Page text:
Grider, 390 S.W.3d at 817-18 (citation omitted).
Thus, the circuit court has no authority to dismiss an indictment over the Commonwealth's objection prior to trial, absent a violation of the right to a speedy trial, a mistrial that occurs after jeopardy attaches, outrageous governmental conduct that irrevocably taints evidence or violates due process and fundamental fairness, or other limited exceptions. Id.
The question for our consideration, then, is whether one of these exceptions is found in the present case. We conclude that no such exception is present. While it is true that the matter has been languishing for six or seven years, this delay cannot reasonably be said to violate Ramos’ right to a speedy trial as it is Ramos who has absented himself from the proceedings. In addition, no mistrial has occurred and no outrageous governmental conduct has been alleged. Finally, none of the other exceptions are present, such as a faulty indictment or a defect in the grand jury proceeding. As such, the general rule set out in Gibson is controlling: “the trial judge has no authority, absent consent of the Commonwealth's attorney, to dismiss, amend, or file away before trial a prosecution based on a good indictment.” Gibson, 291 S.W.3d at 690 (emphasis in original).
Further, and as noted by the Commonwealth, in Kelly v. Commonwealth, 554 S.W.3d 854, 859 (Ky. 2018), the Kentucky Supreme Court addressed the means for handling fugitive cases so as not to overburden a trial court's docket. Kelly noted that the case management system allows for such cases to be administratively closed, and subsequently reopened when a bench warrant was served and the defendant was made to appear.
We must also address Kentucky Rules of Criminal Procedure (“RCr”) 13.03, which Kelly implicitly referenced. It states that,
At least once each year trial courts shall review all pending criminal actions on their dockets. Notice shall be given to each attorney of record of every case in which no pretrial step has been taken within the last year, that the case will be dismissed in thirty days for want of prosecution except for good cause shown. The court shall enter an order dismissing without prejudice each case in which no answer or an insufficient answer to the notice is made. This rule shall not apply to cases where the trial court has issued an arrest warrant based on the defendant's failure to appear in the case.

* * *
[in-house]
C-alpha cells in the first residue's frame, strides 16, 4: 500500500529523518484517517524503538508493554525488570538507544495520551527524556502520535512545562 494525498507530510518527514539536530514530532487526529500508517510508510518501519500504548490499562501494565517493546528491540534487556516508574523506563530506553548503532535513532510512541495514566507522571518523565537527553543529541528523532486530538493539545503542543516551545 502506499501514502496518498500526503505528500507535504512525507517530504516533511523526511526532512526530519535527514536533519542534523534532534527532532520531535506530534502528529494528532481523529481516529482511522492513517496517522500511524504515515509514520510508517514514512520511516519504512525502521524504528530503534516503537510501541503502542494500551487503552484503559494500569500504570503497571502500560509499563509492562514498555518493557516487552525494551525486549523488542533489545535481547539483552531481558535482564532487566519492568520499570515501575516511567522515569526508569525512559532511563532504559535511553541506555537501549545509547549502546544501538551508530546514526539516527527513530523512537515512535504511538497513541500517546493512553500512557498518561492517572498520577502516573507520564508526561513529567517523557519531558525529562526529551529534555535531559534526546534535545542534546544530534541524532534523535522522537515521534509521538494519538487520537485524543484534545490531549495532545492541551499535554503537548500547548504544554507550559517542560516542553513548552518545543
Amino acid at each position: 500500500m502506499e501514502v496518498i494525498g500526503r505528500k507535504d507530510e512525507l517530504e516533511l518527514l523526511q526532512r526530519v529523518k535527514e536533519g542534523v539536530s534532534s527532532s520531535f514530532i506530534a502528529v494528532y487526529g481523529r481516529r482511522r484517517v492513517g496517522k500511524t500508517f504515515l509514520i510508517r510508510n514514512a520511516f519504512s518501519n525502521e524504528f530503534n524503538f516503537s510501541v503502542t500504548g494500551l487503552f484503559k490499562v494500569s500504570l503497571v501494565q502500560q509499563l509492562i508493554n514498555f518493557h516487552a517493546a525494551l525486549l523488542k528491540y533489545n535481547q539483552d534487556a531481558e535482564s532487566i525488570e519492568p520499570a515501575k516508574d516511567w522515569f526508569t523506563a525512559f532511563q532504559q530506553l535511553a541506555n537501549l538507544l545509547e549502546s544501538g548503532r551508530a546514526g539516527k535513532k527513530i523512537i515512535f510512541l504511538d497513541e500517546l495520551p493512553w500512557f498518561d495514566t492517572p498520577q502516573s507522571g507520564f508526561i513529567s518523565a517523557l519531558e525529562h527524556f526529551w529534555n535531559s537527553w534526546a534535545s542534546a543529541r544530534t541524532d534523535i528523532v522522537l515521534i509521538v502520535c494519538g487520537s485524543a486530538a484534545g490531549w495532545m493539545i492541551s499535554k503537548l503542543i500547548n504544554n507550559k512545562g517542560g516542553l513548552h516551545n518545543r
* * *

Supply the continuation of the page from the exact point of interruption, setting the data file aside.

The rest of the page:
RCr 13.03 is mandatory, although it is not universally utilized throughout the Commonwealth. It directs courts to review their criminal dockets and consider dismissal of inactive criminal cases without prejudice. Permitting dismissal without prejudice maintains the balance under the Separation of Powers doctrine noted above. The courts could clear out old cases involving unexplained delay, but the Commonwealth could still re-indict the defendant.
Since no warrant was issued for Ramos’ arrest, RCr 13.03 required the circuit court to give notice of an intent to dismiss and give the parties an opportunity to show cause why the case should not be dismissed. Arguably, the circuit court complied with this requirement.
The circuit court having met this requirement, the burden then rested with the Commonwealth to show cause why the case should not be dismissed. The circumstances of this case are that all delay has been due to the consequences of the defendant's actions, which made him unavailable for many years. These circumstances first led to a delay in charging the defendant for an alleged escape, followed by a separate delay in proceeding with the prosecution of the case. The Commonwealth showed good cause.
A circuit court is vested with broad discretion in managing its own docket. Smith v. Commonwealth, 481 S.W.3d 510, 514 (Ky. App. 2016). That discretion is not without limitation, however, and is subject to the court's authority set out in the Kentucky Constitution, Grider, supra, and RCr 13.03. Per Grider and English, we conclude that the Jefferson Circuit Court's dismissal of the indictment constitutes an abuse of discretion since none of the limited exceptions are present, and the Commonwealth showed good cause why the indictment should not be dismissed. Accordingly, we reverse the order on appeal and remand the matter to the Jefferson Circuit Court.
1. Kentucky Revised Statutes (“KRS”) 520.030.
THOMPSON, CHIEF JUDGE:
Response sent, thank you
A free source of state and federal court opinions, state laws, and the United States Code. For more information about the legal concepts addressed by these cases and statutes visit FindLaw's Learn About the Law.
Docket No: NO. 2022-CA-1462-MR
Decided: July 28, 2023
Court: Court of Appeals of Kentucky.
Search our directory by legal issue
Enter information in one or both fields (Required)
FindLaw for Legal Professionals
Search our directory by legal issue
Enter information in one or both fields (Required)